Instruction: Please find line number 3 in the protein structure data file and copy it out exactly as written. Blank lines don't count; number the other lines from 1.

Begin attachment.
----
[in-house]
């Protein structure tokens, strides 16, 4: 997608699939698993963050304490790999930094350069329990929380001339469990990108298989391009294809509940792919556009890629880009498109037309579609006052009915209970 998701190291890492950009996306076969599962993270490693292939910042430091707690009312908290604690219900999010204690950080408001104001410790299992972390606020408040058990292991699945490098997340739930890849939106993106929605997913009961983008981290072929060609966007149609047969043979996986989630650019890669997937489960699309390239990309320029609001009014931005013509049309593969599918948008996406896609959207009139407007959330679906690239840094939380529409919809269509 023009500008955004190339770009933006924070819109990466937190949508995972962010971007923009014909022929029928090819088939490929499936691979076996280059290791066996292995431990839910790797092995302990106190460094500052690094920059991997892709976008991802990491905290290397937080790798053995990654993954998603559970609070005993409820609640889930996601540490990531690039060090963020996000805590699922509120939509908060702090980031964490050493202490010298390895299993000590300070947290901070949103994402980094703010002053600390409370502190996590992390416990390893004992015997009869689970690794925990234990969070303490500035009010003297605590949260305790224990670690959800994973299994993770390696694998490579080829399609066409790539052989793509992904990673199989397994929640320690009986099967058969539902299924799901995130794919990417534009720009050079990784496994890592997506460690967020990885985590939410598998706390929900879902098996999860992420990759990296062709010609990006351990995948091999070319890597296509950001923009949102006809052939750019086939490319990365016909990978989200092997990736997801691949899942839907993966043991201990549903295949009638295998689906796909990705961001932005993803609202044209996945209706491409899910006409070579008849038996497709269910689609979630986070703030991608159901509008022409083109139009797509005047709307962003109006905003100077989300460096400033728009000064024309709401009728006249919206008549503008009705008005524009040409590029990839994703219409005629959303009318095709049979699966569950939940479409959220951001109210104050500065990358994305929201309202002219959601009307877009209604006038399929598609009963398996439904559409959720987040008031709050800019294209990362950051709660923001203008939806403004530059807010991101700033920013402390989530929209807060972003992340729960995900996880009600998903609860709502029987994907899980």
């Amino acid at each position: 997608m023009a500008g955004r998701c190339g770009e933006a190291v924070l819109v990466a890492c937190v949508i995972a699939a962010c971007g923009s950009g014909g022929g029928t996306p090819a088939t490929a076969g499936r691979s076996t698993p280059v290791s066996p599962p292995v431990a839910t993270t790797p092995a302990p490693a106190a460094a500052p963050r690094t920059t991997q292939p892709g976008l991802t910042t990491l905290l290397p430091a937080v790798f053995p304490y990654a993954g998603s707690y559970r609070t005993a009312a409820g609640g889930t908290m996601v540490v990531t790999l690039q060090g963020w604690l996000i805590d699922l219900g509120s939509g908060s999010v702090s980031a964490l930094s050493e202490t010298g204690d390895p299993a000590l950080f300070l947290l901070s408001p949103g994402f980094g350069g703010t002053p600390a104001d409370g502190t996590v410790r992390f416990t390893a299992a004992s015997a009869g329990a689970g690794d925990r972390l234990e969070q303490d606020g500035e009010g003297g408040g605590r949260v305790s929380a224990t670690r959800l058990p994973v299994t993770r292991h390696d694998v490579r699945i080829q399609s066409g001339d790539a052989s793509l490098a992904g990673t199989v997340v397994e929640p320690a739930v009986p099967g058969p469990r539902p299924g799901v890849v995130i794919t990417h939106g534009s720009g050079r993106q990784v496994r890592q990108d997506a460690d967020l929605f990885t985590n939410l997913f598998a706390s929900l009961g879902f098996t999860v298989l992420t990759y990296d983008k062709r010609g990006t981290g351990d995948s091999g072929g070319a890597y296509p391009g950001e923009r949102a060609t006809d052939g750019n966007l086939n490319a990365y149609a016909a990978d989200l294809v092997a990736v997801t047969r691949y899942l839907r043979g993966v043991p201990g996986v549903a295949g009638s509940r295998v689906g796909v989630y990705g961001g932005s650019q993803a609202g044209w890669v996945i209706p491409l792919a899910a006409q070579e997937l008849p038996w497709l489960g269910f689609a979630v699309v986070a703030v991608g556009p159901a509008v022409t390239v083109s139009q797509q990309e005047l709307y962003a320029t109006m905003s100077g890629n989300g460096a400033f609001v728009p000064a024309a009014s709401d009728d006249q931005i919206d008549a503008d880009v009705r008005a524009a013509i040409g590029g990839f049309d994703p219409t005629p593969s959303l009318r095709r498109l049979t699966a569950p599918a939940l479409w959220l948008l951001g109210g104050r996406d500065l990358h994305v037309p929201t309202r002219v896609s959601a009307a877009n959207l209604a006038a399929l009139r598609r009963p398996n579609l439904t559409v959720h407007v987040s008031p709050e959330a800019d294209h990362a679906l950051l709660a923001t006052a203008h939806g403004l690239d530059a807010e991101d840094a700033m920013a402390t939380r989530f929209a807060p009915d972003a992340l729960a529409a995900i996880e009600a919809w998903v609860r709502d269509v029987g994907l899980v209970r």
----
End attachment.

């Amino acid at each position: 997608m023009a500008g955004r998701c190339g770009e933006a190291v924070l819109v990466a890492c937190v949508i995972a699939a962010c971007g923009s950009g014909g022929g029928t996306p090819a088939t490929a076969g499936r691979s076996t698993p280059v290791s066996p599962p292995v431990a839910t993270t790797p092995a302990p490693a106190a460094a500052p963050r690094t920059t991997q292939p892709g976008l991802t910042t990491l905290l290397p430091a937080v790798f053995p304490y990654a993954g998603s707690y559970r609070t005993a009312a409820g609640g889930t908290m996601v540490v990531t790999l690039q060090g963020w604690l996000i805590d699922l219900g509120s939509g908060s999010v702090s980031a964490l930094s050493e202490t010298g204690d390895p299993a000590l950080f300070l947290l901070s408001p949103g994402f980094g350069g703010t002053p600390a104001d409370g502190t996590v410790r992390f416990t390893a299992a004992s015997a009869g329990a689970g690794d925990r972390l234990e969070q303490d606020g500035e009010g003297g408040g605590r949260v305790s929380a224990t670690r959800l058990p994973v299994t993770r292991h390696d694998v490579r699945i080829q399609s066409g001339d790539a052989s793509l490098a992904g990673t199989v997340v397994e929640p320690a739930v009986p099967g058969p469990r539902p299924g799901v890849v995130i794919t990417h939106g534009s720009g050079r993106q990784v496994r890592q990108d997506a460690d967020l929605f990885t985590n939410l997913f598998a706390s929900l009961g879902f098996t999860v298989l992420t990759y990296d983008k062709r010609g990006t981290g351990d995948s091999g072929g070319a890597y296509p391009g950001e923009r949102a060609t006809d052939g750019n966007l086939n490319a990365y149609a016909a990978d989200l294809v092997a990736v997801t047969r691949y899942l839907r043979g993966v043991p201990g996986v549903a295949g009638s509940r295998v689906g796909v989630y990705g961001g932005s650019q993803a609202g044209w890669v996945i209706p491409l792919a899910a006409q070579e997937l008849p038996w497709l489960g269910f689609a979630v699309v986070a703030v991608g556009p159901a509008v022409t390239v083109s139009q797509q990309e005047l709307y962003a320029t109006m905003s100077g890629n989300g460096a400033f609001v728009p000064a024309a009014s709401d009728d006249q931005i919206d008549a503008d880009v009705r008005a524009a013509i040409g590029g990839f049309d994703p219409t005629p593969s959303l009318r095709r498109l049979t699966a569950p599918a939940l479409w959220l948008l951001g109210g104050r996406d500065l990358h994305v037309p929201t309202r002219v896609s959601a009307a877009n959207l209604a006038a399929l009139r598609r009963p398996n579609l439904t559409v959720h407007v987040s008031p709050e959330a800019d294209h990362a679906l950051l709660a923001t006052a203008h939806g403004l690239d530059a807010e991101d840094a700033m920013a402390t939380r989530f929209a807060p009915d972003a992340l729960a529409a995900i996880e009600a919809w998903v609860r709502d269509v029987g994907l899980v209970r």